The Big Lie of 'Flight': Miracles Land Planes

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Robert Zemeckis's film, seemingly inspired by Chesley Sullenberger's emergency Hudson River landing in 2009, gives the credit to the wrong guy.

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Paramount Pictures

The first act of the director Robert Zemeckis's new drama Flight culminates with what is already being called the finest and most terrifying plane crash sequence ever committed to film. An engine failure on a full-capacity passenger flight has put the aircraft into an uncontrolled nosedive. The co-pilot (Brian Gereghty) is in a screaming panic, desperately trying to regain control of the plane, but the pilot, Whip Whitaker (Denzel Washington), keeps it together. He calmly "inverts" the plane (turns it upside down) in order to level it off, then brings it in for a landing in an open field. As the giant jet approaches the grass, he utters three words over the PA: "Brace for impact."

Screenwriter John Gatins swears that he'd been working on the script for years, but in that moment and the narrative that follows, Flight—which made a strong $25.01 million at the box office this past weekend— undeniably rattles with the echoes of US Airways Flight 1548, piloted by Captain Chesley "Sully" Sullenberger. "Brace for impact" were the words that calm and collected Sully spoke to his crew and passengers 90 seconds before their landing in the Hudson River on January 15, 2009. After that landing, his act of bravery and grace under pressure made Sully a national hero—similar to the reception that greets Flight's Whip. That's fair; Flight 1548 was a big, involving story, ripe for this kind of loose dramatization. What's unfortunate about Flight is that it also echoes one of the most dishonest elements of that story, a fundamental misreading that's present right there in the TV-ready label applied to the event: "The Miracle on the Hudson."

It was a mantra repeated so often that it became the story, without most of us really thinking about what it meant. That's not surprising—from sports to health to safety, "miracle" is a word tossed around with reckless abandon. But it doesn't just mean good luck or a fortuitous alignment of circumstances. When we talk about miracles, we're talking about the hand of God, divine intervention; we're surrendering our understanding to forces beyond our control, knowledge, or even comprehension. So when we talked about the "Miracle on the Hudson," the subtext was that God himself had reached down to glide Flight 1548 onto the Hudson, ensuring that not a soul was lost in the dive.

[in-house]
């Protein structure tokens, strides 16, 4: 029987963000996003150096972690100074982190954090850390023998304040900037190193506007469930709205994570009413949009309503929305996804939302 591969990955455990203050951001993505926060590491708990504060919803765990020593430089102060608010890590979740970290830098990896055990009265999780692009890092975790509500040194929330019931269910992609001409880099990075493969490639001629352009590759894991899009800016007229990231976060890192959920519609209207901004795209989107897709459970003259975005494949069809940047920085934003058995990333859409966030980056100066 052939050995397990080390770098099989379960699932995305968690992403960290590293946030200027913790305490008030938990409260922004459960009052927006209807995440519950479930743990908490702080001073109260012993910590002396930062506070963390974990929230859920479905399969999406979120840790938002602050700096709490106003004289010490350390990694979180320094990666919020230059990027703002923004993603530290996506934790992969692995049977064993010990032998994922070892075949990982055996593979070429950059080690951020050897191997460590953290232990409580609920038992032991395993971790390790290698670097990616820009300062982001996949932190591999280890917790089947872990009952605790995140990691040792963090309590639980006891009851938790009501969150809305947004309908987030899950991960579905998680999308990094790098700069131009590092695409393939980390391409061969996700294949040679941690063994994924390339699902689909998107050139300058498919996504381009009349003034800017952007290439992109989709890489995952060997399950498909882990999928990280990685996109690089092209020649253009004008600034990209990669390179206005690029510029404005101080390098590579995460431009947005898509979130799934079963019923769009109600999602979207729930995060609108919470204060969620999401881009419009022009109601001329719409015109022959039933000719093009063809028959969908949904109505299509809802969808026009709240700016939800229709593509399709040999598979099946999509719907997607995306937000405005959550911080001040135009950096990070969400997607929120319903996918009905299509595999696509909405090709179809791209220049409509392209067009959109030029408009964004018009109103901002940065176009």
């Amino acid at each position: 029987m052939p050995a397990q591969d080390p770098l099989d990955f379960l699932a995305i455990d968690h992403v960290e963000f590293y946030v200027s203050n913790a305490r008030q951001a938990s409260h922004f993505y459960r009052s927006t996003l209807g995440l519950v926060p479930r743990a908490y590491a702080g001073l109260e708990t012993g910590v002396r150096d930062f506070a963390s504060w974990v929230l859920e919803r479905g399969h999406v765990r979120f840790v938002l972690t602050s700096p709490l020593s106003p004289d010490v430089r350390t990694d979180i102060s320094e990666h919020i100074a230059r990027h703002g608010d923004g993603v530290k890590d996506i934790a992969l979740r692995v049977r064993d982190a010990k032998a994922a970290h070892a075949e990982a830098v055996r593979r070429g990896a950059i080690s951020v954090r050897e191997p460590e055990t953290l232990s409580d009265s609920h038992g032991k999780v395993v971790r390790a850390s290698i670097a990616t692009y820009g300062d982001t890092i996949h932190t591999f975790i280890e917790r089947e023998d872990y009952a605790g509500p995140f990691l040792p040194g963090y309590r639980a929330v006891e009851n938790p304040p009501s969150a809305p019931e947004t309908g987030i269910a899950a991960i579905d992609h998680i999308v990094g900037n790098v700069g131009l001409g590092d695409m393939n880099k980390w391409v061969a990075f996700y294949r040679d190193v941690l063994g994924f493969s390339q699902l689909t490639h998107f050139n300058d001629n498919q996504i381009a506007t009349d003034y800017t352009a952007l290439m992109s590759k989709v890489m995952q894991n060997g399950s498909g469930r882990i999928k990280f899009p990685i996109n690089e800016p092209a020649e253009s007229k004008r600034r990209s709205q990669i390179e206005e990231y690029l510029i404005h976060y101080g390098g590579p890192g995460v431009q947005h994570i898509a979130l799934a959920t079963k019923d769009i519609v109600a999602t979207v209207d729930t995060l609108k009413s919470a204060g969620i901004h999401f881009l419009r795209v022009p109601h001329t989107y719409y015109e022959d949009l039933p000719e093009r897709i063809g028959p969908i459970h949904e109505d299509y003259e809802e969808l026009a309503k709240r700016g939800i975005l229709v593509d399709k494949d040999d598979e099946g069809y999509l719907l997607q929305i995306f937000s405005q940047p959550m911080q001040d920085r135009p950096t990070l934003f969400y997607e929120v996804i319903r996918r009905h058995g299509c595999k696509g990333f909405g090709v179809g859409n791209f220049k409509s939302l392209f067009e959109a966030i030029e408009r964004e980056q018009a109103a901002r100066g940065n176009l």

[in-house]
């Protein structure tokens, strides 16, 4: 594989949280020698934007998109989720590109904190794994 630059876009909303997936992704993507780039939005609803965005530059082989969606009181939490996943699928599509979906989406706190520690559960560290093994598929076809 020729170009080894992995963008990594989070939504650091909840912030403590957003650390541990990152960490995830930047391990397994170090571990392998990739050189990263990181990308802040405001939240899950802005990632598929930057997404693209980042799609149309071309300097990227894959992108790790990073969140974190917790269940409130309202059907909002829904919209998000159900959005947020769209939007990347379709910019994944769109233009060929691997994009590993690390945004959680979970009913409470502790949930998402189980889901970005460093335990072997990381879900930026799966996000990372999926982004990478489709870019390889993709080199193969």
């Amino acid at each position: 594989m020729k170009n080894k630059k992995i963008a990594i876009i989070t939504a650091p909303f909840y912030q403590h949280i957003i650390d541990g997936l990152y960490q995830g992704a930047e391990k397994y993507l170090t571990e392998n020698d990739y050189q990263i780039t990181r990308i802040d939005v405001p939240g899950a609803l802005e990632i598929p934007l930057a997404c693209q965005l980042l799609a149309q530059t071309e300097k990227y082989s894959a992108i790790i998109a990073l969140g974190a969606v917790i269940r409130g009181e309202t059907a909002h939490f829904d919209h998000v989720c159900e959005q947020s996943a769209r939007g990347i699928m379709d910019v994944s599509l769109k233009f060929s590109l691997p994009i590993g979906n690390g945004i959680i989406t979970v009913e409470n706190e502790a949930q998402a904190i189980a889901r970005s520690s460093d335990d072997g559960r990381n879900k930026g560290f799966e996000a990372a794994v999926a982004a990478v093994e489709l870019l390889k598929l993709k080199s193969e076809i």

By casting the remarkable events of that day into a framework of miracles and "somebody up there looking out for them," we cheapened and minimized the split-second thinking and considerable talents of Captain Sullenberger. "I think, in many ways, as it turned out, my entire life had been a preparation to handle that particular moment," he told Katie Couric on 60 Minutes a month later. Indeed, Sullenberger had 30 years on the job, had been an Air Force fighter pilot, and had trained flight crews in how to respond to emergencies in the air. The passengers and crew of Flight 1548 survived that flight because Sullenberger was their pilot, not because God was his co-pilot.

Yet the hand of God (well, his disciples, anyway) is all over Flight. When Whip brings in his plane for its open-field landing, the wing crashes into the steeple of a nearby church, whose members are performing baptisms in a nearby pond, wouldn't you know it, at that very instant. (It's a laughably unsubtle moment in a movie filled with them.) Shortly before the flight, the chief flight attendant is giving Whip the business for not going to church; as he lays in the hospital recovering, his pilot's union rep (Bruce Greenwood) tells him, "the way you landed that plane was nothing short of a miracle." While in the hospital, Whip shares a secret smoke with a cancer patient, who delivers a faith-floating monologue, assigning the randomness of the universe—everything from his cancer to his impending death to his meeting the pilot at that moment—to the Big Guy Upstairs. The co-pilot's wife, we're told, has informed the press, "God landed that plane."

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Jason Bailey is the film editor at Flavorwire, and has also written for Slate, Salon, and the Village Voice.

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